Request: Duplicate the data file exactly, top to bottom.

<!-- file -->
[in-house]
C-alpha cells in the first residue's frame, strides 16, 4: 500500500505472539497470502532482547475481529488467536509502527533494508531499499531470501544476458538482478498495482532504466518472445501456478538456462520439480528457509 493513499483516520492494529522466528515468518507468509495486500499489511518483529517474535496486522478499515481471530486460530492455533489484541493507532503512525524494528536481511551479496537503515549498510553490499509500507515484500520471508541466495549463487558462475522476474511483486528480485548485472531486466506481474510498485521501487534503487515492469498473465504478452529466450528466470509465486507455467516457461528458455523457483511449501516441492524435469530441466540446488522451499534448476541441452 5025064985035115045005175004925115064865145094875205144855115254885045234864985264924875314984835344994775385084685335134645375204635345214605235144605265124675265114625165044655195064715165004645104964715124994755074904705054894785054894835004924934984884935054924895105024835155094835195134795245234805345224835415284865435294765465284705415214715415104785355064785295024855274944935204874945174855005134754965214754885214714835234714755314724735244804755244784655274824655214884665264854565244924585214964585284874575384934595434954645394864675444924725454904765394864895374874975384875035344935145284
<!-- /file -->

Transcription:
[in-house]
C-alpha cells in the first residue's frame, strides 16, 4: 500500500505472539497470502532482547475481529488467536509502527533494508531499499531470501544476458538482478498495482532504466518472445501456478538456462520439480528457509 493513499483516520492494529522466528515468518507468509495486500499489511518483529517474535496486522478499515481471530486460530492455533489484541493507532503512525524494528536481511551479496537503515549498510553490499509500507515484500520471508541466495549463487558462475522476474511483486528480485548485472531486466506481474510498485521501487534503487515492469498473465504478452529466450528466470509465486507455467516457461528458455523457483511449501516441492524435469530441466540446488522451499534448476541441452 5025064985035115045005175004925115064865145094875205144855115254885045234864985264924875314984835344994775385084685335134645375204635345214605235144605265124675265114625165044655195064715165004645104964715124994755074904705054894785054894835004924934984884935054924895105024835155094835195134795245234805345224835415284865435294765465284705415214715415104785355064785295024855274944935204874945174855005134754965214754885214714835234714755314724735244804755244784655274824655214884665264854565244924585214964585284874575384934595434954645394864675444924725454904765394864895374874975384875035344935145284